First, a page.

Everytime you produce a piece of content that will live on your website, ask yourself how you can optimize it for search engines. Even if that piece of content exists only as a reason to reach out to a prospect or delight a current client, there’s no reason it shouldn’t bring organic traffic to your site as well.
Google is the single-largest source of website referral in the world. Don’t block it from referring traffic to you.
Spend some time researching the keywords that would be the most profitable for your business. We advise hiring a pro to do this for you, but if you’re cash-strapped, use some of the free tools out there to see what keywords you already rank on and those your competitors do as well.
Cross reference those keywords with what happy clients say about your company. Do they say something like:
“Really love (blank) solution. It saves me time when filing my taxes for my company.”
Do you already rank at the first spot for “business tax filing software?”
Try to focus on a small number of keywords that are at the bottom of the funnel, or the terms people would search if they were looking for your solutions directly. Then branch out.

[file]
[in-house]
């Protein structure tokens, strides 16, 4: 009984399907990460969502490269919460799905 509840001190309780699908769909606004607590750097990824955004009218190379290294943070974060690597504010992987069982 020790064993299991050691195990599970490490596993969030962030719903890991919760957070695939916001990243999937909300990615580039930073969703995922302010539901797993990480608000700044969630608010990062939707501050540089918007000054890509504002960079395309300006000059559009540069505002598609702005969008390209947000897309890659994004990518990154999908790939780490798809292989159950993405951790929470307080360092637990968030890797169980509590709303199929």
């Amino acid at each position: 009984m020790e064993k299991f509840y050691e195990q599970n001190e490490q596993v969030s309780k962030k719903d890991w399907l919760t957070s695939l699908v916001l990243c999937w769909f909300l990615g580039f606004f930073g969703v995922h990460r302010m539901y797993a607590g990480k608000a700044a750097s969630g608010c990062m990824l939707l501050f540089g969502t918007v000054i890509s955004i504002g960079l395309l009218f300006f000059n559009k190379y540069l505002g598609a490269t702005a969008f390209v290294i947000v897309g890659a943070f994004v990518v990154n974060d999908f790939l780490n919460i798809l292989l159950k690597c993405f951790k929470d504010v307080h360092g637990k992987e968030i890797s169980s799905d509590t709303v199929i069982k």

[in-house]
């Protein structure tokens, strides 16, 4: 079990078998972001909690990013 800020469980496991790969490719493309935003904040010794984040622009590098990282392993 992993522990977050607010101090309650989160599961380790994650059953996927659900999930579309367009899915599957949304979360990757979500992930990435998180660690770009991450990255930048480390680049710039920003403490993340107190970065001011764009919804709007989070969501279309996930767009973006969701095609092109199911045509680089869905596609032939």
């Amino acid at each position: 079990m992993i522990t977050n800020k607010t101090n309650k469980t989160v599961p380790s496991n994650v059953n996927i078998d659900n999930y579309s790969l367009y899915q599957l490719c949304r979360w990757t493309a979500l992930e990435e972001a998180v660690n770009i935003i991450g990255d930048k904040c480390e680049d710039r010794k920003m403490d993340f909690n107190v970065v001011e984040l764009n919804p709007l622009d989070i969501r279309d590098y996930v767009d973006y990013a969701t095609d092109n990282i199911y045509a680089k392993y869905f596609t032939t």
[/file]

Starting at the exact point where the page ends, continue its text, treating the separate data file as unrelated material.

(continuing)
Find keywords that have a low ranking difficulty. You can do this by using free SEO tools or, like we said before, hiring a pro to help.
As we venture into the weeds, it’s crucial to mention Pillar Pages. These are pages on your website that serve a single purpose, to help you rank on one very targeted bottom of the funnel keyword phrase.
These pages are often a bit longer and have multiple graphics. Pillar pages are the pages you’ll link to internally from blogs and other pieces of content that reference the target keyword phrase on the pillar page.
Think of your content as a giant web made up of interlinking clusters. At the center of each cluster should be a pillar page and all your content should stem from that page. A blog that fits the broader category of the pillar page should link to it.
These pages also make great backlink offers for other sites. If you can convince another site to link to yours try to get that link to a pillar page.
You can have as many pillar pages as you want, but we suggest at least 1 for every 4 target long tail keyword phrases.
A Word About Attribution
Ungated, front-facing content makes attribution difficult. Let’s say someone shares a snippet of your podcast on LinkedIn, another person sees it and forwards it to yet a third person. This person visits your site directly, reads a blog, and fills out a contact form.
A traditional attribution model wouldn’t capture the whole story here. It would attribute the lead to direct traffic. This may drive you crazy as a marketer, but it shouldn’t paralyze you or keep you from producing this type of content. Humans rarely take action in predictable, consistent ways.
With outward-facing content, a rising tide raises all ships. By making content that is valuable, easily consumed, and easily shared, you’ll make it easier for people to interact with your content, even if they do so beyond the vision of your attribution model.